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The Cave

“And if someone compelled him to look at the light itself, wouldn’t his eyes hurt, and wouldn’t he turn around and flee towards the things he’s able to see, believing that they’re really clearer than the ones he’s being shown?”

– Plato

Plato introduces the Allegory of the Cave in his work Republic to explore the effect of education on the individual. He describes a hypothetical where a group of people spend the entirety of their lives as prisoners in a cave. They are restrained such that they are able to see only the wall in front of them. The cave itself is lit only by a single fire, which is used to project shadows on the wall visible to the prisoners. The shadows comprise the prisoners’ reality—it is all they know.

“Then the prisoners would in every way believe that the truth is nothing other than the shadows of those artifacts.”

– Plato

The prisoners live in a dimly lit world. The shadows that are their reality do not provide accurate representations of objects in the real world. Though they can communicate with one another and talk about what appears before them, their reality is far from true. Nevertheless, this shadow-world is the only world they know, it is the world they are familiar with—it is the world they have come to accept as given. If a prisoner were suddenly freed, he would have difficulties making sense of the things he was seeing. Confused, he would be tempted to return to the familiar.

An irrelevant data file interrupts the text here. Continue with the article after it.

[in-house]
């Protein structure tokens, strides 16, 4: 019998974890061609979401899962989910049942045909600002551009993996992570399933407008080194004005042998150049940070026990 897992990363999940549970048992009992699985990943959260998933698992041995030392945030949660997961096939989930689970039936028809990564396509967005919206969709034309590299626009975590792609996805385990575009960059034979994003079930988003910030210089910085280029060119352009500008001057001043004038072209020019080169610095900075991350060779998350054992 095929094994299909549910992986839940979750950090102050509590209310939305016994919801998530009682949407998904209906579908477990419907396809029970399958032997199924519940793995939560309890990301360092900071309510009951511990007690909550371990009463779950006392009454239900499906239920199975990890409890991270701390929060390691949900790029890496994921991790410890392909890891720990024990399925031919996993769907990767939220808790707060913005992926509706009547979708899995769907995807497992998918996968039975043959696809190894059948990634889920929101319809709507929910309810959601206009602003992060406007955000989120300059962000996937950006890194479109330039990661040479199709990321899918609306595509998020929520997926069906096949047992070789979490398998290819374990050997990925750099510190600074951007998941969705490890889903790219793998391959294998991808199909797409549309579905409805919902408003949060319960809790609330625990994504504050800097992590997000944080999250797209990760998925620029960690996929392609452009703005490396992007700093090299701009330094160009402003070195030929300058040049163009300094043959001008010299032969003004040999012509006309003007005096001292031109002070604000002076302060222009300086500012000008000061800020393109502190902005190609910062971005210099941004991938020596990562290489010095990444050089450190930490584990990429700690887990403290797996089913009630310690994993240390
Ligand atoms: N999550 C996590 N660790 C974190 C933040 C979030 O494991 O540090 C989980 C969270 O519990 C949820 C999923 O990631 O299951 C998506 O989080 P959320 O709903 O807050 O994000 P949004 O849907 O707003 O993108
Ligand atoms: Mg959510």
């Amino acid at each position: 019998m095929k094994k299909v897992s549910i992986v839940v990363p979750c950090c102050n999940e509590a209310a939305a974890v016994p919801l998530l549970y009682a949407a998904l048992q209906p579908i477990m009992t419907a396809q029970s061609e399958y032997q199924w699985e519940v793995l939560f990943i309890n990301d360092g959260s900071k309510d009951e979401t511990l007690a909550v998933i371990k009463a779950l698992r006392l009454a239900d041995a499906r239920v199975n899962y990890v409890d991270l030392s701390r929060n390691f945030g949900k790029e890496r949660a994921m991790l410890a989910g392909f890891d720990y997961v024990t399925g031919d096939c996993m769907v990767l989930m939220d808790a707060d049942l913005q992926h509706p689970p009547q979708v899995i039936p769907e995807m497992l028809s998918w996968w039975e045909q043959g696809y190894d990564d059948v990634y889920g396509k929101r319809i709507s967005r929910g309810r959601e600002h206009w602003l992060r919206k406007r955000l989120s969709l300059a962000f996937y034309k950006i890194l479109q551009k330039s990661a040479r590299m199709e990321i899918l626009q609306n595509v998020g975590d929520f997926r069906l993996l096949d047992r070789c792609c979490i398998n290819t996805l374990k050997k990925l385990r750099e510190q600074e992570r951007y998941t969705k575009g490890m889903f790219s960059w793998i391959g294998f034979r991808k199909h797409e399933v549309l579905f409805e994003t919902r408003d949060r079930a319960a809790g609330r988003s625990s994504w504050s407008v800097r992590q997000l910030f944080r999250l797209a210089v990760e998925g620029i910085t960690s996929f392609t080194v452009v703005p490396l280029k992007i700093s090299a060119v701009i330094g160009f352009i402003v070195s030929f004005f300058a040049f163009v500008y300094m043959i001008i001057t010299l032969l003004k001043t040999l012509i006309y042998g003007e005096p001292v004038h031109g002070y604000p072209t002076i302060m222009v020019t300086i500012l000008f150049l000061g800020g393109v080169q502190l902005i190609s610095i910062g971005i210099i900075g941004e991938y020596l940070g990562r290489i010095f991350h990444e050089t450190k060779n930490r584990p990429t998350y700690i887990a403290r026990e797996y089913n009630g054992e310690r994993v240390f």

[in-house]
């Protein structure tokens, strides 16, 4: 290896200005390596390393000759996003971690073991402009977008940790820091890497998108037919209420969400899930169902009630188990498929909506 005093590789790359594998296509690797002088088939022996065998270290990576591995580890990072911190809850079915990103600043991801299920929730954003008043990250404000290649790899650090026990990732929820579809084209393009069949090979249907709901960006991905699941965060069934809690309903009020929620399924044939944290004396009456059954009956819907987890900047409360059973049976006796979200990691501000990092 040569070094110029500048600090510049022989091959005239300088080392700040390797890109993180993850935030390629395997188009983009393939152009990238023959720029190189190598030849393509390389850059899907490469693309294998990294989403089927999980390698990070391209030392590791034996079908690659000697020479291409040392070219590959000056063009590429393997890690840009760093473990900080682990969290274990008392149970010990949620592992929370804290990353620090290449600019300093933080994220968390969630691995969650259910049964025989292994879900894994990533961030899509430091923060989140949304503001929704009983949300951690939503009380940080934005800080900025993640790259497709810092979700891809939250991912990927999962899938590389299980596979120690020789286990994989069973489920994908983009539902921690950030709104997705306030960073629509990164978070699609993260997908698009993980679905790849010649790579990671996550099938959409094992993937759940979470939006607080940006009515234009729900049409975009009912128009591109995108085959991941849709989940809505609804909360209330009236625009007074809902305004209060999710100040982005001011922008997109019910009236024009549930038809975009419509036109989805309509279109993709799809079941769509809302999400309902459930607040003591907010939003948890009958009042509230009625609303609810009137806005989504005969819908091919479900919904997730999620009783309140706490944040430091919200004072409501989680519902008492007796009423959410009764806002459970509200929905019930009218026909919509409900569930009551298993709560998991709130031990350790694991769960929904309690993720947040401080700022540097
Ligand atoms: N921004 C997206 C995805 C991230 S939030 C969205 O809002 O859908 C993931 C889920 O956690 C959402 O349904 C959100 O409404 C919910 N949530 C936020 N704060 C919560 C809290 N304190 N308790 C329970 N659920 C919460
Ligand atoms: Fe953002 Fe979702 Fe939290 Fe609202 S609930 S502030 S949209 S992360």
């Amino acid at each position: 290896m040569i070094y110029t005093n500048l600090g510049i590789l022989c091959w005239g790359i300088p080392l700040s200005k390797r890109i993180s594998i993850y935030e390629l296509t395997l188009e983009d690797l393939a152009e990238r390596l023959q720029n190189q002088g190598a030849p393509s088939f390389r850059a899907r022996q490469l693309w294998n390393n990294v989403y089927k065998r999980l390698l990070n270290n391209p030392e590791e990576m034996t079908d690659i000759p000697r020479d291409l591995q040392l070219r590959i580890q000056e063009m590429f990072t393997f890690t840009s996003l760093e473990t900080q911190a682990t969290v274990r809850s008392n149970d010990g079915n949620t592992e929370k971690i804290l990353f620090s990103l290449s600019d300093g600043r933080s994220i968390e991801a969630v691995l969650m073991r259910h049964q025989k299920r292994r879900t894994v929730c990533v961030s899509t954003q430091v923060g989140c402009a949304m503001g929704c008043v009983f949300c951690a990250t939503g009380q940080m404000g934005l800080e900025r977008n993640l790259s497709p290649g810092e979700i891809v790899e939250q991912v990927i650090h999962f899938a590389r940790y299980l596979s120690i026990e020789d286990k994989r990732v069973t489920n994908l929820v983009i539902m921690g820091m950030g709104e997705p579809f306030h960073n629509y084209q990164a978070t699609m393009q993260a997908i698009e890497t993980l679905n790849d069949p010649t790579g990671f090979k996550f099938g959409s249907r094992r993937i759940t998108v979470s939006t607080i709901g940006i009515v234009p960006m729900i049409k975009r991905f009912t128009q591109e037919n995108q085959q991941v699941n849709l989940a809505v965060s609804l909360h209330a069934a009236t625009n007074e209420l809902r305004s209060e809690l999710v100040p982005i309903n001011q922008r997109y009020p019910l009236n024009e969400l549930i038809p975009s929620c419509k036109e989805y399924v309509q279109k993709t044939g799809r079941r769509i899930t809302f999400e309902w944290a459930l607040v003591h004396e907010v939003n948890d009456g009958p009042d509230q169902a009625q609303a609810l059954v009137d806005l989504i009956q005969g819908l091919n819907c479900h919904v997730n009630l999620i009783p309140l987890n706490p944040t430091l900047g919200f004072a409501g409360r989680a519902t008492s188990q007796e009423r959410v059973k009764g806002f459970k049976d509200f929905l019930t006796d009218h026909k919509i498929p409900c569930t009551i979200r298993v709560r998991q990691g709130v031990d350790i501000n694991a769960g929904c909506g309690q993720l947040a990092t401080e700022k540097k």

Plato uses the Allegory of the Cave to explain how a philosopher is akin to a prisoner who has been freed and who has come to understand the truth of the cave. He realizes the reality he accepted as given was not reality at all.

We all start out like prisoners in the cave. We are taught about the world, we grow up believing certain narratives, and we take these for granted because they are familiar. Indeed, challenging the dominant views of society is difficult because those around us will likely accept the shadows as truth. For the individual who pursues learning, knowledge, and self-realization, the social world presents obstacles that are difficult to overcome.

Plato’s allegory of the cave teaches us that if we want to pursue knowledge and self-realization, we need to be strong, we need to cultivate an open mind, and we need to challenge the views and beliefs we accept as given. It is important to explore the ideas and explanations we have adopted to determine which, if any, explain only a world of shadows rather than the real world.

We accept the world we are familiar with, and many of us never try to move beyond this. Plato’s allegory teaches us that we should, however, because failing to seek the truth means accepting a world of shadows, a dimly lit world where one lives by ideas one can’t even be sure offer an accurate account of reality.

“Slowly, his eyes adjust to the light of the sun.”

– Plato

Is Plato right?